Jump to ContentJump to Main Navigation
Philosophical Foundations of Contract Law$
Users without a subscription are not able to see the full content.

Gregory Klass, George Letsas, and Prince Saprai

Print publication date: 2014

Print ISBN-13: 9780198713012

Published to Oxford Scholarship Online: March 2015

DOI: 10.1093/acprof:oso/9780198713012.001.0001

Show Summary Details
Page of

PRINTED FROM OXFORD SCHOLARSHIP ONLINE (www.oxfordscholarship.com). (c) Copyright Oxford University Press, 2020. All Rights Reserved. An individual user may print out a PDF of a single chapter of a monograph in OSO for personal use. date: 02 April 2020

Remedies for Breach of Contract

Remedies for Breach of Contract

One Principle or Two?

Chapter:
(p.341) 17 Remedies for Breach of Contract
Source:
Philosophical Foundations of Contract Law
Author(s):

Stephen A. Smith

Publisher:
Oxford University Press
DOI:10.1093/acprof:oso/9780198713012.003.0017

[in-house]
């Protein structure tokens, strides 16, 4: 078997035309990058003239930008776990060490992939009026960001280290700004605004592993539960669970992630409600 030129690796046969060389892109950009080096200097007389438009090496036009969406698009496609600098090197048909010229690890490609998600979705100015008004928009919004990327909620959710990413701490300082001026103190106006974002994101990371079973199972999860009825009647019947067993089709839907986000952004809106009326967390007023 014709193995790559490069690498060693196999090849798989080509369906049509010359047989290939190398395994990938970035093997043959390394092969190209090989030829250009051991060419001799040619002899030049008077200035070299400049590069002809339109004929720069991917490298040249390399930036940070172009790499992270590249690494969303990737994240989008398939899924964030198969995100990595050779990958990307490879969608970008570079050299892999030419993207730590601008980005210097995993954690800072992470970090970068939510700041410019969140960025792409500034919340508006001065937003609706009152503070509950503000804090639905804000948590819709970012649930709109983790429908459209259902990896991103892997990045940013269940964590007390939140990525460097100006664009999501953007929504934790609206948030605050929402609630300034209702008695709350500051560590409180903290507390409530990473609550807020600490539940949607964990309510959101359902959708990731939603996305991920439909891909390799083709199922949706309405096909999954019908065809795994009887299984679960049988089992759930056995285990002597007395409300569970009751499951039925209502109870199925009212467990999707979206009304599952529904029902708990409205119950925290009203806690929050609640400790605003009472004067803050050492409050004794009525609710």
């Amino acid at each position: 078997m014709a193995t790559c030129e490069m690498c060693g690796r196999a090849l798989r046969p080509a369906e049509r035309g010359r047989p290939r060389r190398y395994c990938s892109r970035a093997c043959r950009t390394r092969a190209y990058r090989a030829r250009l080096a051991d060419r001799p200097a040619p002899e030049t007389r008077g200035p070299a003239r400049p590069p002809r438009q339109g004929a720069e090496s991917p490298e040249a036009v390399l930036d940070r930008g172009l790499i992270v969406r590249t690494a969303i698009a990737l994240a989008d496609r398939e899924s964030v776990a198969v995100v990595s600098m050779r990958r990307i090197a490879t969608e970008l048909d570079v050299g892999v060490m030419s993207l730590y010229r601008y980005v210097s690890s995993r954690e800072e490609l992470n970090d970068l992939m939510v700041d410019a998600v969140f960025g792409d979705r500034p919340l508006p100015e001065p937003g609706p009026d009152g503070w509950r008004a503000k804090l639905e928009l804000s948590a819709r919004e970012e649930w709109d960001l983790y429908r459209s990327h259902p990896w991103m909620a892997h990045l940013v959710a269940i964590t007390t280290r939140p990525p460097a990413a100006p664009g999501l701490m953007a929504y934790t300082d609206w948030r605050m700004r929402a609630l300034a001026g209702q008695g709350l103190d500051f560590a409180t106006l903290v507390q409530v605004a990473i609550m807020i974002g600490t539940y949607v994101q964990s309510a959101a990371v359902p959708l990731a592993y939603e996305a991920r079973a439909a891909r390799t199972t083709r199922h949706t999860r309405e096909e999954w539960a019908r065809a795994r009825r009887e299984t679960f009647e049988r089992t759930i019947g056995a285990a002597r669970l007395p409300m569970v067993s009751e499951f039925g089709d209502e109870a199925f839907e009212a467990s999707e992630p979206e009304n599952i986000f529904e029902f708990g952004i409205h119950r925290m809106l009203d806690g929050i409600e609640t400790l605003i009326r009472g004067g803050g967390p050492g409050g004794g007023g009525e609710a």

This chapter compares two ways of understanding judicial remedies for breach of contract. The first way, the “one-principle model,” supposes that the main remedies for breach, namely in specie orders (for example, specific performance, orders to pay a contractual debt) and damages orders, are alike in that they confirm existing legal duties and, furthermore, in that the duties they confirm are in each case transformed versions of the defendant’s original duty. The second way, the “two-principle model,” accepts the above explanation of in specie orders, but supposes that damages orders are different because they create entirely new duties and, moreover, because these new duties cannot be explained on the same grounds as the defendant’s original duty. In this second view, damages orders differ from in specie orders because they are responses to wrongs, not to rights. The chapter concludes that the two-principle model explains judicial remedies for breach better than the one-principle model.

Keywords:   remedies, contract law, damages

Oxford Scholarship Online requires a subscription or purchase to access the full text of books within the service. Public users can however freely search the site and view the abstracts and keywords for each book and chapter.

Please, subscribe or login to access full text content.

If you think you should have access to this title, please contact your librarian.

To troubleshoot, please check our FAQs , and if you can't find the answer there, please contact us .